GOAL: Qualitative study to explore perspectives of SDM/patient lawyers on issues of advocacy at EOL to better understand conflicts and resolution processes.
METHODS: Purposive sampling with criterion and snowball techniques were used to recruit 11 experienced lawyers for semi-structured interviews. Interviews explored respondents' beliefs, views, and experiences with conflicts; were audio-recorded, coded inductively and iteratively following interpretive analysis. Recurring themes were identified using NVivo Qualitative Software.
RESULTS: We interviewed 11 participants and achieved conceptual saturation. Participants identified insufficient advocacy and overaggressive advocacy as major contributors to the initiation of ICU conflicts and the inhibition of resolution processes before and after the legal system is engaged. These breakdowns in advocacy contribute to challenges when conflicts arise, leading to prolongation of conflict-resolution processes and to outcomes that sometimes reflect the goals of legal advocacy rather than patient-centred goals.
CONCLUSION: This study explores legal perspective of conflict at EOL and how these perspectives can be used to inform the development of better approaches to conflict resolution.
OBJECTIVE: To identify factors related to decisional conflict among surrogate decision makers for home medical care (HMC) patients.
DESIGN: Prospective Cohort Study.
SETTING/SUBJECTS: For older patients receiving HMC from four different primary care clinics in Japan from January 2016 to June 2017, we studied the family member with the main potential for surrogate decision making.
MEASUREMENTS: At the baseline, surrogates filled out a baseline questionnaire on their characteristics and decision readiness, while the attending doctors provided information about the patients' characteristics. Patient-and-surrogate pairs were tracked for up to six months after the baseline or for three months in the case of death, hospitalization, or admittance to a nursing home. After this tracking, surrogates filled out a follow-up questionnaire on their decision-making experiences, including decisional conflict.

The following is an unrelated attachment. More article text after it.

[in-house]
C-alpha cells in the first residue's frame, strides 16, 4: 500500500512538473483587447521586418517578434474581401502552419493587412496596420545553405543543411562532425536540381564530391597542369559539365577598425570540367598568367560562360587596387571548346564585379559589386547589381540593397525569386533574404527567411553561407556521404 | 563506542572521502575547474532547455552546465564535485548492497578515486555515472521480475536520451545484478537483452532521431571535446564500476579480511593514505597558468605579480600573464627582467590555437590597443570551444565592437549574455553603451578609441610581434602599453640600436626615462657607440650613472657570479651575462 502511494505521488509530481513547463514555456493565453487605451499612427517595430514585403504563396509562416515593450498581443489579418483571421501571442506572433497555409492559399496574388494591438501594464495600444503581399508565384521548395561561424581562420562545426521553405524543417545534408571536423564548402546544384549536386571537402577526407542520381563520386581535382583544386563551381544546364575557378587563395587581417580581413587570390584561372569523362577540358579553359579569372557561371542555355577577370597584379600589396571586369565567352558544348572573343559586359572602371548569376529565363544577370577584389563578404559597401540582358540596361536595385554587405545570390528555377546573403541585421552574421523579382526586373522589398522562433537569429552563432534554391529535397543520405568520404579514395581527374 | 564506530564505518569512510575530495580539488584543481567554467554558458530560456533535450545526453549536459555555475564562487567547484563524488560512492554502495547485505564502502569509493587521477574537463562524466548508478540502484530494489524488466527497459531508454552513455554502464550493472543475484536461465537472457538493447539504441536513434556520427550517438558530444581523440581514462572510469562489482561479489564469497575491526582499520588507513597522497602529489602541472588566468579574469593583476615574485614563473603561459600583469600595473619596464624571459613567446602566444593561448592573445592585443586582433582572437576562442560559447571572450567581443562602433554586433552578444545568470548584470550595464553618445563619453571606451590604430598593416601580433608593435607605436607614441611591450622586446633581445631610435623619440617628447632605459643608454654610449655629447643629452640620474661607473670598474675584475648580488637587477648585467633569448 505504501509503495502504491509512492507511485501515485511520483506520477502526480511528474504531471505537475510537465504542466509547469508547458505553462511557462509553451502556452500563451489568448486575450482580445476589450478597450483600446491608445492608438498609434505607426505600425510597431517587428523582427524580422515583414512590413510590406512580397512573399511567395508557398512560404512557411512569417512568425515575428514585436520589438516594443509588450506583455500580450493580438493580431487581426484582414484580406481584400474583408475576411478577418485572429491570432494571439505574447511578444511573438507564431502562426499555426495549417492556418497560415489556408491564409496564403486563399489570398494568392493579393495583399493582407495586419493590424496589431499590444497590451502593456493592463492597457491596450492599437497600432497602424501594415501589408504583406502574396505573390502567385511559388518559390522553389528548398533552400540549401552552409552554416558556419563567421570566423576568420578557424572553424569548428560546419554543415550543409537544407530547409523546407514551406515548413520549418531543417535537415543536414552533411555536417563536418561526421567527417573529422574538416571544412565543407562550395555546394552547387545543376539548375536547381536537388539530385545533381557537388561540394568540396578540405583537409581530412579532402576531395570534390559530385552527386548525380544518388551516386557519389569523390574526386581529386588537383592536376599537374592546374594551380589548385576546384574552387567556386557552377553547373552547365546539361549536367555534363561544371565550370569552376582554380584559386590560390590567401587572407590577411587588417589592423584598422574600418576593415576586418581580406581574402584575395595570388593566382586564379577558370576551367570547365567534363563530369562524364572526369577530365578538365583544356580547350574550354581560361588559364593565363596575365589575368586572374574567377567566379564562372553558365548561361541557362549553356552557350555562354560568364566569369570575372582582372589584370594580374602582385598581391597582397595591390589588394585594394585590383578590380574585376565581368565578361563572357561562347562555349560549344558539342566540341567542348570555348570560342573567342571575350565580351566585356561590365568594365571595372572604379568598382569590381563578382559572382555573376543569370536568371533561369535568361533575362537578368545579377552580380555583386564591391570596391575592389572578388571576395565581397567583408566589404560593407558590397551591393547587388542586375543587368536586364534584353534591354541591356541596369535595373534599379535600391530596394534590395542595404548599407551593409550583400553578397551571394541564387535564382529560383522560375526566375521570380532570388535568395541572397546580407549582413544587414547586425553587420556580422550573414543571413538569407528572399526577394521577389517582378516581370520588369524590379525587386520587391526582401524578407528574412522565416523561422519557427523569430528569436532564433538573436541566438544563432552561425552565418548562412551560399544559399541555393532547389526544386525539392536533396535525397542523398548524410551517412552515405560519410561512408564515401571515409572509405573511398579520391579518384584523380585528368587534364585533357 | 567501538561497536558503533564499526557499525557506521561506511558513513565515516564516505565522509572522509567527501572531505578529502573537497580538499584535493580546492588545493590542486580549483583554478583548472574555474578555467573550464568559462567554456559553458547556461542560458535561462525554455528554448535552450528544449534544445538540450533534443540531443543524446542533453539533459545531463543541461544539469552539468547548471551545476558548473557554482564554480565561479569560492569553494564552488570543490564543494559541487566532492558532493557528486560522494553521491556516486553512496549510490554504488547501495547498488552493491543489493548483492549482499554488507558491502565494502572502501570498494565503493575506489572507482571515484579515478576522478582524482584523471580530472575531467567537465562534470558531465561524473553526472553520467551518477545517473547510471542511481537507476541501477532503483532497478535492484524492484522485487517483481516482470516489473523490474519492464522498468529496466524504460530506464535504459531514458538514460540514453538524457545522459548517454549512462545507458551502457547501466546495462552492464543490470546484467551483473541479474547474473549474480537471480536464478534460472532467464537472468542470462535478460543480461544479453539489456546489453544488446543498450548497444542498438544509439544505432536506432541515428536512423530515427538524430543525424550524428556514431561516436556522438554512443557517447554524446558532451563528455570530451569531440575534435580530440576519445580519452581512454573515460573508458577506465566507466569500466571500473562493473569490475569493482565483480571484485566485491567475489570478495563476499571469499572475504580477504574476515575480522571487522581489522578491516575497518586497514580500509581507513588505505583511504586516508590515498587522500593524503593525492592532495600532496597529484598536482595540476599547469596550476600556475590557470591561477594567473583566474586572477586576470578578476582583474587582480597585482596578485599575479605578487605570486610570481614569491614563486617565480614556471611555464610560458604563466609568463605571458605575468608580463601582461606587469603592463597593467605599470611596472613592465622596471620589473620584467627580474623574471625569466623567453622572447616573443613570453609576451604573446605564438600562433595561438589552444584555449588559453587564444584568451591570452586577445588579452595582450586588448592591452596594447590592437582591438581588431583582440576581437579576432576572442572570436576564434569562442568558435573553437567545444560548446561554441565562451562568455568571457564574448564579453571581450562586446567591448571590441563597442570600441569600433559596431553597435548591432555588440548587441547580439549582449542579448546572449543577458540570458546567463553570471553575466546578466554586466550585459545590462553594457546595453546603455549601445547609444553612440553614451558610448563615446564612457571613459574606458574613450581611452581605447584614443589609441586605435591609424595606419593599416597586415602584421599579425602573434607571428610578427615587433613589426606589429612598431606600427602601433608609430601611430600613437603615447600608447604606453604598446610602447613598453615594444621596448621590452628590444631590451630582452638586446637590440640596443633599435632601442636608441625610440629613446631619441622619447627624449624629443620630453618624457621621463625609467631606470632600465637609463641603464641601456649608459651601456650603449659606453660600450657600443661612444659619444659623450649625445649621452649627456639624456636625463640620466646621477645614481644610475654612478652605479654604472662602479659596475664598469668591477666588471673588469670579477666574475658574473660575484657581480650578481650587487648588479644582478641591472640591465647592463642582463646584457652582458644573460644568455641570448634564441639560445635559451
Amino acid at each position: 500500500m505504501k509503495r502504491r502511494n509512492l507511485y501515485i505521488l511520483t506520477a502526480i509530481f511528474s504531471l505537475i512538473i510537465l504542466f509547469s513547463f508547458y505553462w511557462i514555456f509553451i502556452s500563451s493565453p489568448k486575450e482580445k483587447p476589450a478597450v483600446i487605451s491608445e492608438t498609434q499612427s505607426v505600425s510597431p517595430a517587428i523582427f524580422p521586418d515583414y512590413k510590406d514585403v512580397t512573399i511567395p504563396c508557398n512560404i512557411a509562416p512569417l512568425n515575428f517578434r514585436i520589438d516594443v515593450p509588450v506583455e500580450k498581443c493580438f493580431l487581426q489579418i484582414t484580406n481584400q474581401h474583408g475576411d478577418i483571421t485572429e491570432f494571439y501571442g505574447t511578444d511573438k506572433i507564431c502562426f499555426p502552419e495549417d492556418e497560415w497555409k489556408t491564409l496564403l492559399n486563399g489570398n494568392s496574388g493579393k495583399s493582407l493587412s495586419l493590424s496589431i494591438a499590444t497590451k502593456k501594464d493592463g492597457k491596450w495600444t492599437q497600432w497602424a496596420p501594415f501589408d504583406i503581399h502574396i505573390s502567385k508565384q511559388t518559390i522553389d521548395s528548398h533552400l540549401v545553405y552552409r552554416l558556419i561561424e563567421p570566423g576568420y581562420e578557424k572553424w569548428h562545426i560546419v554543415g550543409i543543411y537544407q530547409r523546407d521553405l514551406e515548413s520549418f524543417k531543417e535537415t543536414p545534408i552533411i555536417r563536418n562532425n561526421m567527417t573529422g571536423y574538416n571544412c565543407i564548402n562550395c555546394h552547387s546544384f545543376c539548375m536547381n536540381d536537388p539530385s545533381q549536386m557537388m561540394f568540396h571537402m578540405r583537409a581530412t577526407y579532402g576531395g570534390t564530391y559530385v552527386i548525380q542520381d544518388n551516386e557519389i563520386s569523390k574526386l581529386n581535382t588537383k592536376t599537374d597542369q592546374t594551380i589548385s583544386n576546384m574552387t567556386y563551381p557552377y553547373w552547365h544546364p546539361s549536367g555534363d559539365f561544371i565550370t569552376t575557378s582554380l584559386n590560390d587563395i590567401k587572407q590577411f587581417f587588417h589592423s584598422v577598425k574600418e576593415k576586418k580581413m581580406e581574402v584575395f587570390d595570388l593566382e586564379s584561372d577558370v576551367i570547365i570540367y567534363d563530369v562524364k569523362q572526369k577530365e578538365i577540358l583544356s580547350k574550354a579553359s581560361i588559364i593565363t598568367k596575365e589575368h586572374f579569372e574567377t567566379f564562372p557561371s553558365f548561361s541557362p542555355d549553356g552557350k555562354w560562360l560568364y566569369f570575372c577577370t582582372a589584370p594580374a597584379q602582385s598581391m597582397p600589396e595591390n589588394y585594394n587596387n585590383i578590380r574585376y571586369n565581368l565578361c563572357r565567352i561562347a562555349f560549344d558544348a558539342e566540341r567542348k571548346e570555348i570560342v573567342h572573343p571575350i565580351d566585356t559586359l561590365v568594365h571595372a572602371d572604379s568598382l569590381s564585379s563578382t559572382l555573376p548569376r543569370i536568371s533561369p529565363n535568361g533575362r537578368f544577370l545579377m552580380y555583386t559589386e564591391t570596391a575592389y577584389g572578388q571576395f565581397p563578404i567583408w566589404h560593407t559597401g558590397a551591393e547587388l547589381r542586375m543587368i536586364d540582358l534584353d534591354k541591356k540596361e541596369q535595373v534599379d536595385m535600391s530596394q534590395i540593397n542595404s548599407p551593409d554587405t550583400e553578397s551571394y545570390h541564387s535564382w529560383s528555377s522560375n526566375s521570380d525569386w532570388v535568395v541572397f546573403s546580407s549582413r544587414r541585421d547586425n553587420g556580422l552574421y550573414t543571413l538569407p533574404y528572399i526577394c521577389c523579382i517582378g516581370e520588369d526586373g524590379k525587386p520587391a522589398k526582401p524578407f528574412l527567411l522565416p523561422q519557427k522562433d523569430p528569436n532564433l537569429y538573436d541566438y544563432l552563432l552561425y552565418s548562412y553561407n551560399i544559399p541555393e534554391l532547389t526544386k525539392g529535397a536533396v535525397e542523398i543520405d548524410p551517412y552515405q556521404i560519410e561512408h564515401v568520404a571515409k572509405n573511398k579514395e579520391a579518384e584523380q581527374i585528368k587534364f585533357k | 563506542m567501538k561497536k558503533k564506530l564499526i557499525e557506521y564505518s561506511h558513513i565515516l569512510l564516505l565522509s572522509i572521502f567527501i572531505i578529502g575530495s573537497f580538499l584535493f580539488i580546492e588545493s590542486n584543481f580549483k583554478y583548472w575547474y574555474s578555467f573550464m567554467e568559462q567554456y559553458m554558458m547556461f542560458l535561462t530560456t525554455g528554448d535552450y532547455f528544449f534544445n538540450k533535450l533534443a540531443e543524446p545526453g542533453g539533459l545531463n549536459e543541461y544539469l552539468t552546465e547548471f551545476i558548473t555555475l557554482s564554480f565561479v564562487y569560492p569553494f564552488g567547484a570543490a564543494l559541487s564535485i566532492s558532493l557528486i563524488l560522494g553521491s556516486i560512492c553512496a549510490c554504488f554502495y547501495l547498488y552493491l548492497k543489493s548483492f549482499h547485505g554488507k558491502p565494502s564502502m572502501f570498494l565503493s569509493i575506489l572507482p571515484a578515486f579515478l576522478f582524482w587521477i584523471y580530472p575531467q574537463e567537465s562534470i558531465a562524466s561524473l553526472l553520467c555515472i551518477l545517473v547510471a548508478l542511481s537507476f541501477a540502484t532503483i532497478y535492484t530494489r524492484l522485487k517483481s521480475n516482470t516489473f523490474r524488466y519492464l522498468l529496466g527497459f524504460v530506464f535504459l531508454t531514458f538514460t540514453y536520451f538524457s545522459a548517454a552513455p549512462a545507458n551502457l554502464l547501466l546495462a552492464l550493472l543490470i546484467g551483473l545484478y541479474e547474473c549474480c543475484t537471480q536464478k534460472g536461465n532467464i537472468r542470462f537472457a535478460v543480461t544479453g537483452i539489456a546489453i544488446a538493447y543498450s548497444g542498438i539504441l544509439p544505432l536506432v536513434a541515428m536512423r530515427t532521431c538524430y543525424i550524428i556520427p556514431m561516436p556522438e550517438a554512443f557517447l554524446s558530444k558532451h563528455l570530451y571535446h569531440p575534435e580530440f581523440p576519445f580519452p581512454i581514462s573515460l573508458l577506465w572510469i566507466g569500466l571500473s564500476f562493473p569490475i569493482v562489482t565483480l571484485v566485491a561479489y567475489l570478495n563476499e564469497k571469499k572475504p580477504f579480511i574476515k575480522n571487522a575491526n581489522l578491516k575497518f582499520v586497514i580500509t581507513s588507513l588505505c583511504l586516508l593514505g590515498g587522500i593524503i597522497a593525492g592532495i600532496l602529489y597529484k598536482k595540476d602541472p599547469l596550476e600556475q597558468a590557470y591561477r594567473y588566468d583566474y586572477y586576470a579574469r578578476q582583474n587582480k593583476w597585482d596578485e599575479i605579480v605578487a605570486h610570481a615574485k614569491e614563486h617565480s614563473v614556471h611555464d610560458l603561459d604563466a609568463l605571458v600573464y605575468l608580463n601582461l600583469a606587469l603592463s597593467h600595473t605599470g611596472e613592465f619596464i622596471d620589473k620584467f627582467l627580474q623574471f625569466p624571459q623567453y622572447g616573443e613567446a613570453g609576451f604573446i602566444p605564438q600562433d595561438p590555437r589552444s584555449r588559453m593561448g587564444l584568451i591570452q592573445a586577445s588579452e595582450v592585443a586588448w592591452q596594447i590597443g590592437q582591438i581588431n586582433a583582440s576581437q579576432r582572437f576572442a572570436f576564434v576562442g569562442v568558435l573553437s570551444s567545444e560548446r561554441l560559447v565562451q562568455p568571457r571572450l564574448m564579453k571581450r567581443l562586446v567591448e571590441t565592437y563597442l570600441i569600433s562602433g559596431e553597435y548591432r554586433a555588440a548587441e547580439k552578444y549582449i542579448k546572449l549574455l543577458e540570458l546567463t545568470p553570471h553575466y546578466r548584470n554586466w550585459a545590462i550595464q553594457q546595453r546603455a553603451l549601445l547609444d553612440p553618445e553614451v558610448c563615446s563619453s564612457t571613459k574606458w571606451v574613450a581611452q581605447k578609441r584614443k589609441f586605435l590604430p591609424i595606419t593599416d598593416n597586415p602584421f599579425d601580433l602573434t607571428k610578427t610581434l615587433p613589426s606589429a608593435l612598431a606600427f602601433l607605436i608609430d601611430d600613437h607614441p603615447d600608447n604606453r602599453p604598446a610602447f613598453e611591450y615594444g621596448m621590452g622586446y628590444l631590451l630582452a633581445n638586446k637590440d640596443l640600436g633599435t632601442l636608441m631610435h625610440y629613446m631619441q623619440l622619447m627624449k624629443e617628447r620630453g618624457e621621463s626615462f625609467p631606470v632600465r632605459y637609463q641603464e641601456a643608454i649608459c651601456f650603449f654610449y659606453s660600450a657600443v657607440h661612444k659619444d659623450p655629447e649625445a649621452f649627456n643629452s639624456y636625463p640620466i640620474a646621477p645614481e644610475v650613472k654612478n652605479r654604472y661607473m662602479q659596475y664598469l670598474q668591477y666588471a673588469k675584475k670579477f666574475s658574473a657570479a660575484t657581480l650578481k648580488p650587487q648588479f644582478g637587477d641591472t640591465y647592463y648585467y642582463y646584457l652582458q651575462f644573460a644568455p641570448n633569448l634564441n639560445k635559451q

RESULTS: Of the original 159 patient-and-surrogate pairs, 121 (76.1%) responded to the follow-up questionnaire. During the follow-up period, 32 patients (26.4% of the patients followed up) died and 69 (57.0%) experienced decision making. Among surrogates who made decisions, the mean score of decisional conflict was 36.2 (standard deviation 14.7), and 43.5% were above the threshold relating to decision delay. Anticipatory guidance and discussion on the patient's care goals at the beginning of HMC were the two variables significantly associated with less decisional conflict of surrogates.
CONCLUSIONS: Families felt less conflict with surrogate decision making if they had participated in previous discussions with doctors regarding the patients' care goals. Early-stage anticipatory guidance and discussion are a good opportunity for families to prepare for surrogate decision making.
End-of-life caregiving is a highly stressful experience often fraught with conflict and tension. However, little is known about the ways family conflict manifests for informal caregivers of home hospice patients (IHCs). Framed by relational dialectics theory, the purpose of this study was to provide nurses and other health care professionals with an empirical understanding of how IHCs experience family conflict and tensions associated with caregiving. A second aim was to determine what strategies IHCs use to manage these family conflicts. Data used in this qualitative secondary analysis were originally collected as part of a randomized clinical trial of an IHC support intervention. Based on thematic analysis of data from 25 IHCs who reported family conflict, a conceptual model of caregiver resilience was developed from the themes and categories that emerged during the coding stage. Autonomy was identified as a central tension. IHCs used several strategies to address family conflict including communication, formal support, and emotional self-care.
OBJECTIVES: To develop and validate a values clarification tool, the Short Graphic Values History Tool (GVHT), designed to support person-centred decision making during serious illness.